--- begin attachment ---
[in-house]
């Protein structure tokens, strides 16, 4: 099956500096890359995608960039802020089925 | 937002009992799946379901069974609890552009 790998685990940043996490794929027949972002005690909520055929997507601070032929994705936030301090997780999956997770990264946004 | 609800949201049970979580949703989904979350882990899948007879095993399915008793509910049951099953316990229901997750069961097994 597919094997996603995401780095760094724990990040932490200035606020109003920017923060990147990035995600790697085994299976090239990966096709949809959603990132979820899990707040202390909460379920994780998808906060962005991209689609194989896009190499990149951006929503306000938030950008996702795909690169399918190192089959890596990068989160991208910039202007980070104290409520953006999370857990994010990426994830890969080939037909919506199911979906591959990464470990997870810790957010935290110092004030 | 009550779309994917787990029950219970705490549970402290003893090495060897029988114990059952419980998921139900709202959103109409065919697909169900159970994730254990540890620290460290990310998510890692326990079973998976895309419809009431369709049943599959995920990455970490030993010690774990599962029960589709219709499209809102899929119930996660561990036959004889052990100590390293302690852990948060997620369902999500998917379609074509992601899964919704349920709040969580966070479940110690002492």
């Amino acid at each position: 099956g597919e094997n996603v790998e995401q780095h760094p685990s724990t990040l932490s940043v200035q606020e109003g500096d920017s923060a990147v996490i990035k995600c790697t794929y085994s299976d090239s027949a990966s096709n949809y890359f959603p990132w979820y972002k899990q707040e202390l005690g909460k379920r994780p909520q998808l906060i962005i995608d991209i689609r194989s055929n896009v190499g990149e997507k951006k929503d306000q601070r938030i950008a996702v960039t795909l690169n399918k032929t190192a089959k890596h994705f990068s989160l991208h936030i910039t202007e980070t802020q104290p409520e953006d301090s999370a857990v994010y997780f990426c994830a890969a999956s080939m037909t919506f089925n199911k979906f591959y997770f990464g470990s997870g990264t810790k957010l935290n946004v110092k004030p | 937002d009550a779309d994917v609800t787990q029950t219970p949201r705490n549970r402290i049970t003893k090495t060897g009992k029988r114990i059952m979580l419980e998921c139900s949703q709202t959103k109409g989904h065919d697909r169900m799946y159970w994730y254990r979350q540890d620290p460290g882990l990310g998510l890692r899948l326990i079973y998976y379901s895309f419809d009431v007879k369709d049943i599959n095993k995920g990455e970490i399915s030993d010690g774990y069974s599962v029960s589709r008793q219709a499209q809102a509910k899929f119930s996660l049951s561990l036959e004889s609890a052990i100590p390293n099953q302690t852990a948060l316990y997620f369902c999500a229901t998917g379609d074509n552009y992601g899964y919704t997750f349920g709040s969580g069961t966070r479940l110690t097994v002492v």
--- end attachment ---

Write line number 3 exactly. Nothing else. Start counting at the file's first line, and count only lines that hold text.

């Amino acid at each position: 099956g597919e094997n996603v790998e995401q780095h760094p685990s724990t990040l932490s940043v200035q606020e109003g500096d920017s923060a990147v996490i990035k995600c790697t794929y085994s299976d090239s027949a990966s096709n949809y890359f959603p990132w979820y972002k899990q707040e202390l005690g909460k379920r994780p909520q998808l906060i962005i995608d991209i689609r194989s055929n896009v190499g990149e997507k951006k929503d306000q601070r938030i950008a996702v960039t795909l690169n399918k032929t190192a089959k890596h994705f990068s989160l991208h936030i910039t202007e980070t802020q104290p409520e953006d301090s999370a857990v994010y997780f990426c994830a890969a999956s080939m037909t919506f089925n199911k979906f591959y997770f990464g470990s997870g990264t810790k957010l935290n946004v110092k004030p | 937002d009550a779309d994917v609800t787990q029950t219970p949201r705490n549970r402290i049970t003893k090495t060897g009992k029988r114990i059952m979580l419980e998921c139900s949703q709202t959103k109409g989904h065919d697909r169900m799946y159970w994730y254990r979350q540890d620290p460290g882990l990310g998510l890692r899948l326990i079973y998976y379901s895309f419809d009431v007879k369709d049943i599959n095993k995920g990455e970490i399915s030993d010690g774990y069974s599962v029960s589709r008793q219709a499209q809102a509910k899929f119930s996660l049951s561990l036959e004889s609890a052990i100590p390293n099953q302690t852990a948060l316990y997620f369902c999500a229901t998917g379609d074509n552009y992601g899964y919704t997750f349920g709040s969580g069961t966070r479940l110690t097994v002492v």